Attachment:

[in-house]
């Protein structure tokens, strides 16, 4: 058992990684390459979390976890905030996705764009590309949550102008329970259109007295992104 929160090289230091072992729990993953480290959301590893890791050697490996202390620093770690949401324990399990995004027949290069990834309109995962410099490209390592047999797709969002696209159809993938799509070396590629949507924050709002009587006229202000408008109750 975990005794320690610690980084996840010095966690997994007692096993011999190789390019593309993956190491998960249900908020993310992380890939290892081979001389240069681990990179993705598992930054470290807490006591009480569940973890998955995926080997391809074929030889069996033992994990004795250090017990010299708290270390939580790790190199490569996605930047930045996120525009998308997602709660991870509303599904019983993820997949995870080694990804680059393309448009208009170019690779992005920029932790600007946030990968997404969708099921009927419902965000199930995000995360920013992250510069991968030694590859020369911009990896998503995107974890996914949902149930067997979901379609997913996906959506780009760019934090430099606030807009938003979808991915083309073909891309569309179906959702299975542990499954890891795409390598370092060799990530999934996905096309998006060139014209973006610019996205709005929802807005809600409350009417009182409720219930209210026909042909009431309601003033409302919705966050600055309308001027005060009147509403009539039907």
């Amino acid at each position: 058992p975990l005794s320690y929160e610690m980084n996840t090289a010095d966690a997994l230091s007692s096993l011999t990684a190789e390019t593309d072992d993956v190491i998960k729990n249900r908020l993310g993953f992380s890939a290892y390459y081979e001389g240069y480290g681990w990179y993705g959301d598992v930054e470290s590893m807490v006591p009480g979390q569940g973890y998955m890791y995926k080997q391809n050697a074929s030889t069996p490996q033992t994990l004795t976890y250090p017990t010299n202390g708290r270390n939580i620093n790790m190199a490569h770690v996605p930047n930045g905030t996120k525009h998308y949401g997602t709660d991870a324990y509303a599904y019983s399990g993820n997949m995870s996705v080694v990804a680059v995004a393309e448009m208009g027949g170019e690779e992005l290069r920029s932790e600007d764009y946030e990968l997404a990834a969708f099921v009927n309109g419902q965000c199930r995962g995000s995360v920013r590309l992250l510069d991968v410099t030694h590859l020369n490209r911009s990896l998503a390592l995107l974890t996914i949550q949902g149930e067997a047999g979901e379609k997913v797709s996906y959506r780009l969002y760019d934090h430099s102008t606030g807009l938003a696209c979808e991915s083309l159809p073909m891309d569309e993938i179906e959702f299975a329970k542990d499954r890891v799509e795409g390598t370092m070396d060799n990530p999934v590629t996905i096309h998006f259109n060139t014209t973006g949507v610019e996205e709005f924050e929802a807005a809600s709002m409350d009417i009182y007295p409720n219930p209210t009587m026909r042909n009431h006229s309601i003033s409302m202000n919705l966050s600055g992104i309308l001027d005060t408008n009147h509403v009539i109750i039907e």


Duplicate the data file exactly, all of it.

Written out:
[in-house]
């Protein structure tokens, strides 16, 4: 058992990684390459979390976890905030996705764009590309949550102008329970259109007295992104 929160090289230091072992729990993953480290959301590893890791050697490996202390620093770690949401324990399990995004027949290069990834309109995962410099490209390592047999797709969002696209159809993938799509070396590629949507924050709002009587006229202000408008109750 975990005794320690610690980084996840010095966690997994007692096993011999190789390019593309993956190491998960249900908020993310992380890939290892081979001389240069681990990179993705598992930054470290807490006591009480569940973890998955995926080997391809074929030889069996033992994990004795250090017990010299708290270390939580790790190199490569996605930047930045996120525009998308997602709660991870509303599904019983993820997949995870080694990804680059393309448009208009170019690779992005920029932790600007946030990968997404969708099921009927419902965000199930995000995360920013992250510069991968030694590859020369911009990896998503995107974890996914949902149930067997979901379609997913996906959506780009760019934090430099606030807009938003979808991915083309073909891309569309179906959702299975542990499954890891795409390598370092060799990530999934996905096309998006060139014209973006610019996205709005929802807005809600409350009417009182409720219930209210026909042909009431309601003033409302919705966050600055309308001027005060009147509403009539039907």
């Amino acid at each position: 058992p975990l005794s320690y929160e610690m980084n996840t090289a010095d966690a997994l230091s007692s096993l011999t990684a190789e390019t593309d072992d993956v190491i998960k729990n249900r908020l993310g993953f992380s890939a290892y390459y081979e001389g240069y480290g681990w990179y993705g959301d598992v930054e470290s590893m807490v006591p009480g979390q569940g973890y998955m890791y995926k080997q391809n050697a074929s030889t069996p490996q033992t994990l004795t976890y250090p017990t010299n202390g708290r270390n939580i620093n790790m190199a490569h770690v996605p930047n930045g905030t996120k525009h998308y949401g997602t709660d991870a324990y509303a599904y019983s399990g993820n997949m995870s996705v080694v990804a680059v995004a393309e448009m208009g027949g170019e690779e992005l290069r920029s932790e600007d764009y946030e990968l997404a990834a969708f099921v009927n309109g419902q965000c199930r995962g995000s995360v920013r590309l992250l510069d991968v410099t030694h590859l020369n490209r911009s990896l998503a390592l995107l974890t996914i949550q949902g149930e067997a047999g979901e379609k997913v797709s996906y959506r780009l969002y760019d934090h430099s102008t606030g807009l938003a696209c979808e991915s083309l159809p073909m891309d569309e993938i179906e959702f299975a329970k542990d499954r890891v799509e795409g390598t370092m070396d060799n990530p999934v590629t996905i096309h998006f259109n060139t014209t973006g949507v610019e996205e709005f924050e929802a807005a809600s709002m409350d009417i009182y007295p409720n219930p209210t009587m026909r042909n009431h006229s309601i003033s409302m202000n919705l966050s600055g992104i309308l001027d005060t408008n009147h509403v009539i109750i039907e």